Fiberglass Sculpture: Composites Go High Brow

 Waltzing Matilda by Alice AycockThis spring in New York City, fiberglass fills the median.

The Parks Committee of Manhattan’s Community Board 8 is promoting seven large-scale sculptures by internationally renowned artist, Alice Aycock, recently installed along Park Avenue in New York City. Aycock’s 2014 installation, Park Avenue Paper Chase, stretches along office buildings from 52nd to 66th streets, with fiberglass and aluminum sculptures placed on the grassy medians. According to Aycock, the sculptures represent the “invisible energy” of the city, the energy of thought and ideas colliding and piling up on itself, or spinning into the air.

 Wind Sculpture by Yinka ShonibareAbstract thinking, to be sure. But the principles of fiberglass for composite laminates apply to sculpture just as they do to the construction of a leading edge airfoil on a plane. It’s all about aerodynamics, the ability to manipulate the fabrics, the laminate’s ability to withstand pressure and the elements once in place.

Consider Wind Sculptures from British-Nigerian artist Yinka Shonibare MBE. These colorful “handkerchiefs” stand nearly 20 feet tall and have filled the outdoor Yorkshire Sculpture Park in England, with one just recently installed outside the North Carolina Museum of Art. They are made from glass-reinforced polyester fitted to a steel structure—the surface being a layer of pigmented resin, which the artist hand paints.

Retail Space Designer Karim Rashid describes his work for the Silk Road restaurant inside the Vdara Hotel in Las Vegas, where fiberglass sculptures wed beauty and functionality: “Walking into an ocular entrance, fiberglass swags turn into furniture like a spice trader’s tent set up for a meal, (delivering) an understated opulence.”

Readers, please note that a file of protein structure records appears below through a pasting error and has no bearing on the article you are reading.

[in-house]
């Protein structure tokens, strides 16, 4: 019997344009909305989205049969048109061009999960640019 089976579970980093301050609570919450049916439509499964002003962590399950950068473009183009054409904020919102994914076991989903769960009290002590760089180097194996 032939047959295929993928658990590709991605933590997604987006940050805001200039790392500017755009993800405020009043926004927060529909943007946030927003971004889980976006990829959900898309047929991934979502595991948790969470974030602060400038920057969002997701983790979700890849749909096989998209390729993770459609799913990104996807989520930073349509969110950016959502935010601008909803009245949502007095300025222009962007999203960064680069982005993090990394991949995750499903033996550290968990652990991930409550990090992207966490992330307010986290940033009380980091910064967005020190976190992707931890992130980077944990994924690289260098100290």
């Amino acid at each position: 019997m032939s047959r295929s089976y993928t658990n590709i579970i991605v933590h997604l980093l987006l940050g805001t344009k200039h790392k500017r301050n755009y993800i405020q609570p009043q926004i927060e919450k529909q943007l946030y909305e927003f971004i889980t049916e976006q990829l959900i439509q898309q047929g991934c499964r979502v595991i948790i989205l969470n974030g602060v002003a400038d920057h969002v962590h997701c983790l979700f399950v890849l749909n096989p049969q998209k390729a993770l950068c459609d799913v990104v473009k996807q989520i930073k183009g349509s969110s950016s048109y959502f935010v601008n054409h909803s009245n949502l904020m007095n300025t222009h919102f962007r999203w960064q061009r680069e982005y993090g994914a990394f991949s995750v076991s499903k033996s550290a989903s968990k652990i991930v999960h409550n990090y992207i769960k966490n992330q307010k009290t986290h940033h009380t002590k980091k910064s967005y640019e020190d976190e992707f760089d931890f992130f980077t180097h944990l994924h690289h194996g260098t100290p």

Fiberglass Sofa Sculpture by Rashid KasimDoesn’t sound anything like what you’re doing with composites? Artists like Aycock, Shonibare, and Rashid may not reflect your particular style or interests, but their sculptures are worth a closer look. Aerospace engineers and boat repairmen alike will recognize similarities akin to what’s happening in their own workshops—and you just may be inspired. After all, one man’s composite part may be another man’s art.

Check out the complete selection of nearly 20 fiberglass fabrics from FibreGlast.com, and let us know what you’re creating.

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4 comments

1 david sligar { 06.01.14 at 4:23 am }

Very cool! My background is structural advanced composites in military aircraft applications but I love creative artists.

2 abowser { 06.02.14 at 12:21 pm }

David, thanks for the comment. It takes a lot of vision, doesn’t it? Fabricating with composites is a creative process, whether you’re an aerospace engineer or sculptor. I hope you’ll keep reading!

3 Susan L Solarz { 07.29.14 at 3:51 am }

I’m a sculptor working in Minneapolis and I use a lot of fiberglass in my work. In fact, I’ve just been perusing the Fiber Glast website looking for materials for my next project. It’s lightweight, strong, beautiful and takes pigment, what’s not to love?!

4 abowser { 07.29.14 at 12:52 pm }

Susan, please let us know how we can help and send us some photos. We love to see what people are doing with composites and customers always like to check out other projects. Thanks for reading!

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